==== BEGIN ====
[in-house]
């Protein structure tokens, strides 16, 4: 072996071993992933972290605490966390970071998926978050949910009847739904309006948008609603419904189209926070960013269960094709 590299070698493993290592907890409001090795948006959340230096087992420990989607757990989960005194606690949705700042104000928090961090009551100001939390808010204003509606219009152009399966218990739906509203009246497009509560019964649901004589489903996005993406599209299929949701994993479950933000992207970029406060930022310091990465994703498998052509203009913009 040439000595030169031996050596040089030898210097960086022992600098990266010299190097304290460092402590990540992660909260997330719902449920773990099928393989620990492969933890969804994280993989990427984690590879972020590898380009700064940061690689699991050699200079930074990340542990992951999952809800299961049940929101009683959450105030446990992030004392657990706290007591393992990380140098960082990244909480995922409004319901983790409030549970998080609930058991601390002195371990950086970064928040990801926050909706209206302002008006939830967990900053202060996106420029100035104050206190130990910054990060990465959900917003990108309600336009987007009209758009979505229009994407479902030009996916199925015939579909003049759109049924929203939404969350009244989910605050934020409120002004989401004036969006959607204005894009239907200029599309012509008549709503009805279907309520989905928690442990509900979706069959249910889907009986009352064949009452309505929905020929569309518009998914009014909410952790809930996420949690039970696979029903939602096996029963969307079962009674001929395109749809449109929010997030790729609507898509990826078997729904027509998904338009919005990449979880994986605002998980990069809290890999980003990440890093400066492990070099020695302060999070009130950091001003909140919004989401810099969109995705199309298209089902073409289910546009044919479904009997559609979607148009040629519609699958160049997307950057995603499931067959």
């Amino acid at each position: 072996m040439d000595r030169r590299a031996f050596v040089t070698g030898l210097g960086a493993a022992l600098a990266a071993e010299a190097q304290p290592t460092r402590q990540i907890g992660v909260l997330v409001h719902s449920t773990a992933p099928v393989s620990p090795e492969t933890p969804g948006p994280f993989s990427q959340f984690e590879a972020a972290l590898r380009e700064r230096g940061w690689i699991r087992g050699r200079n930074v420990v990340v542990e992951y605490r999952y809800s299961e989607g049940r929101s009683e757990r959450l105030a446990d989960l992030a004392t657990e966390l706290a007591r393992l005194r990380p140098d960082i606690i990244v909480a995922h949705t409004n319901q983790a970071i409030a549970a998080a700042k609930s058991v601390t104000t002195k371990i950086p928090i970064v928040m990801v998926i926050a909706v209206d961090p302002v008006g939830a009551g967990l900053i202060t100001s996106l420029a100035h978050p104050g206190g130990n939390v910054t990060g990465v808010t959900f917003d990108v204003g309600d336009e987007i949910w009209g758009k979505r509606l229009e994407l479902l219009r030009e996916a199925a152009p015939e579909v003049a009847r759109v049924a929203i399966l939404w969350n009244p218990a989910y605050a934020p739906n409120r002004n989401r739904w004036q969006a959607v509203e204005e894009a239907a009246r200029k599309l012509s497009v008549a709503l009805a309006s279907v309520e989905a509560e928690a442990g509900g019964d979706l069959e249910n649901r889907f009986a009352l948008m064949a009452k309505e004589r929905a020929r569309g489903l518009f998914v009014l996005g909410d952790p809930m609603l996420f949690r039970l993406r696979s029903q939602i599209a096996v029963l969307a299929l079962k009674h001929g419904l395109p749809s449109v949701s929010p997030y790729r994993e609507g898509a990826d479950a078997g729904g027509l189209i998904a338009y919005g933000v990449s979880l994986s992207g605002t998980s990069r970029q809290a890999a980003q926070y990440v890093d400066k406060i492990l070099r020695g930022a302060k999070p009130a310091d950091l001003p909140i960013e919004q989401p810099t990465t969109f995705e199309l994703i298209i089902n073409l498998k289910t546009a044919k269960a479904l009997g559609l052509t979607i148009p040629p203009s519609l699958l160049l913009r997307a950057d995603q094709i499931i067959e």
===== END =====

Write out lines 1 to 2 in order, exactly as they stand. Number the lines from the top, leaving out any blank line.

[in-house]
């Protein structure tokens, strides 16, 4: 072996071993992933972290605490966390970071998926978050949910009847739904309006948008609603419904189209926070960013269960094709 590299070698493993290592907890409001090795948006959340230096087992420990989607757990989960005194606690949705700042104000928090961090009551100001939390808010204003509606219009152009399966218990739906509203009246497009509560019964649901004589489903996005993406599209299929949701994993479950933000992207970029406060930022310091990465994703498998052509203009913009 040439000595030169031996050596040089030898210097960086022992600098990266010299190097304290460092402590990540992660909260997330719902449920773990099928393989620990492969933890969804994280993989990427984690590879972020590898380009700064940061690689699991050699200079930074990340542990992951999952809800299961049940929101009683959450105030446990992030004392657990706290007591393992990380140098960082990244909480995922409004319901983790409030549970998080609930058991601390002195371990950086970064928040990801926050909706209206302002008006939830967990900053202060996106420029100035104050206190130990910054990060990465959900917003990108309600336009987007009209758009979505229009994407479902030009996916199925015939579909003049759109049924929203939404969350009244989910605050934020409120002004989401004036969006959607204005894009239907200029599309012509008549709503009805279907309520989905928690442990509900979706069959249910889907009986009352064949009452309505929905020929569309518009998914009014909410952790809930996420949690039970696979029903939602096996029963969307079962009674001929395109749809449109929010997030790729609507898509990826078997729904027509998904338009919005990449979880994986605002998980990069809290890999980003990440890093400066492990070099020695302060999070009130950091001003909140919004989401810099969109995705199309298209089902073409289910546009044919479904009997559609979607148009040629519609699958160049997307950057995603499931067959």